As the law of the sea turns 30, the sea remains lawless

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After three decades of implementing the United Nations Convention, the oceans and its resources are still unprotected.


December 10, 2012
Madrid
Contact:
Marta Madina ( [email protected] )




Today is the 30th anniversary of the United Nations Convention on the Law of the Sea (UNCLOS) being signed, defining the rights and responsibilities of nations in their use of the oceans. On the date of this anniversary, Ocean is highlighting the fact that the current speed at which protection is implemented is too slow and it will soon be too late for flagship species such as sharks, sword fish and Atlantic bluefin tuna, and for habitats as essential as the deep-water corals.

According to the text of the agreement, the signatory countries have the “General Obligation” to protect and preserve the marine environment at the same time as exercising their right to exploit their natural resources. However, according to recent data, the protection of the oceans scarcely reaches 2%, and furthermore 87% of the fisheries are fully exploited, over-exploited or depleted. If this continues, in addition to the effects of climate change, the contamination or destruction of habitats, the existence of a large number of species will be put at risk.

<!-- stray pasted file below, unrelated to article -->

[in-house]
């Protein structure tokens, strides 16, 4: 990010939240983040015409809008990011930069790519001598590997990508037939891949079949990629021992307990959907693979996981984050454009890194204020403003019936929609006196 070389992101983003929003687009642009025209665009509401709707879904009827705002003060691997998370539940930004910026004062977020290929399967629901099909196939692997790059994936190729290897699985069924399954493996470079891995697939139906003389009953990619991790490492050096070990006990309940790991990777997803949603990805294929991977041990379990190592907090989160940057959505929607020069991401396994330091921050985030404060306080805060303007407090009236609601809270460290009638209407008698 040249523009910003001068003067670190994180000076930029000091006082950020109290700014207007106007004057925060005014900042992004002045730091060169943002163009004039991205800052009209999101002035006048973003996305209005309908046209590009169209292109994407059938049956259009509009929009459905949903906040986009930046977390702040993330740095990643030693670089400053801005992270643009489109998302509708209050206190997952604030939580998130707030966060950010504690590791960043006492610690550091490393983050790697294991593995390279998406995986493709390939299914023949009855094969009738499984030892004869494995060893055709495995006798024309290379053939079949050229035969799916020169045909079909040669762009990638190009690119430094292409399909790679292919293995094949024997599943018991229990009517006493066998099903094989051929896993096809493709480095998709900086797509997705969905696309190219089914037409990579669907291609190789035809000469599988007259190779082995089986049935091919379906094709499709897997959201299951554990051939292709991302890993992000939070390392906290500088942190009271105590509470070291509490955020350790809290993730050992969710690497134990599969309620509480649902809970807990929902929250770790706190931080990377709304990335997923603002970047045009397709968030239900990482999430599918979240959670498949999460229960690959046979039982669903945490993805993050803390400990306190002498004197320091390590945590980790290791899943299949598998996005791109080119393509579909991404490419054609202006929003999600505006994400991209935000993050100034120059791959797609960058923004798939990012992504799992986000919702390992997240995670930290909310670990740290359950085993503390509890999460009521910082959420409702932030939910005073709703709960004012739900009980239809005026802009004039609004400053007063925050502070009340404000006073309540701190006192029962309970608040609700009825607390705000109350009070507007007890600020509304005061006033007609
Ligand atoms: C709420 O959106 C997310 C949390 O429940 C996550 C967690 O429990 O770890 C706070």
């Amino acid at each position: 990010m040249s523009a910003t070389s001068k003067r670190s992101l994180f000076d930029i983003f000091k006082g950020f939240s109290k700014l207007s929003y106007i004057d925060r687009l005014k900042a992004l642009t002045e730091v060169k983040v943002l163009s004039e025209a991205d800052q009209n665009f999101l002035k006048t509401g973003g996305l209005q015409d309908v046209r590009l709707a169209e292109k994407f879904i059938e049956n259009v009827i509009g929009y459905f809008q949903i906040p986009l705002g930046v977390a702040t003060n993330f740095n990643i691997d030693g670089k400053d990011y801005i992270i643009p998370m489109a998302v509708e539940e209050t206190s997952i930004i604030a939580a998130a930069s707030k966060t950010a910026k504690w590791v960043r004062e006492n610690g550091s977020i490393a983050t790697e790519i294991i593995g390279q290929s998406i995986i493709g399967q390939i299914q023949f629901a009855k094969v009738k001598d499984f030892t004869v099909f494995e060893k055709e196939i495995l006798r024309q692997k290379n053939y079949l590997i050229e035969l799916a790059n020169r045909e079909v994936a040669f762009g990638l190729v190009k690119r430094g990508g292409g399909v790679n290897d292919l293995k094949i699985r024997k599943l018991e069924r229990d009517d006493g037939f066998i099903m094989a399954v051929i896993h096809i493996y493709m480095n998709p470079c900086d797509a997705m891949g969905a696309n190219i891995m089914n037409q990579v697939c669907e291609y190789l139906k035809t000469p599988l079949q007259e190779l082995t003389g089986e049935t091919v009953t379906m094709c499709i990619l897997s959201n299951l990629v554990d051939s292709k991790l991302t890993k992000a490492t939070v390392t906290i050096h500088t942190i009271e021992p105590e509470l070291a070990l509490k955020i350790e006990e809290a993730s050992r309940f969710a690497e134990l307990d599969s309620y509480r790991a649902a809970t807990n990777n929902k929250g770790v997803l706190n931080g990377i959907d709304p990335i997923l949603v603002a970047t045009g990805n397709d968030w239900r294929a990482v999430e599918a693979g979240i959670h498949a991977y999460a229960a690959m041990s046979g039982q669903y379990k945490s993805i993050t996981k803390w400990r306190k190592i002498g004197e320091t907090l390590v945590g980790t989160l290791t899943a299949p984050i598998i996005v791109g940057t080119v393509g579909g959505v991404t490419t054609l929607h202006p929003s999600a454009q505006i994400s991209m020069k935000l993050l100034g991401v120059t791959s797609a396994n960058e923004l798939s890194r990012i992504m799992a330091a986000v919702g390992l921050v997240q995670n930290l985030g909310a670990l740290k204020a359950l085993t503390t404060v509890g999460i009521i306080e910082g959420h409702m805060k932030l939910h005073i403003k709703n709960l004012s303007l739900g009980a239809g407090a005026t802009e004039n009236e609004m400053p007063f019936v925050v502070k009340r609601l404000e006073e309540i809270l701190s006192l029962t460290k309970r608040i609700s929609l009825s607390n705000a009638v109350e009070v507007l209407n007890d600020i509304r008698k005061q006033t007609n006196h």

Xavier Pastor, Executive Director of Oceana in Europa, states that “It is a sad state of affairs to commemorate the anniversary of the Law of the Sea when, following hundreds of agreements, most countries are still far from implementing effective policies to manage and protect the sea and its resources. Undertaking the commitments established under the umbrella of the United Nations should be a guarantee, but when it concerns the oceans a blind eye is still being turned to the responsibilities assumed under international agreements".

UNCLOS (United Nations Convention on the Law of the Sea) establishes the guidelines for trade, the protection and management of the sea’s resources. The agreement was adopted on the 10th of December 1982 by 119 states in Montego Bay (Jamaica) and there are currently a total of 164 signatory countries.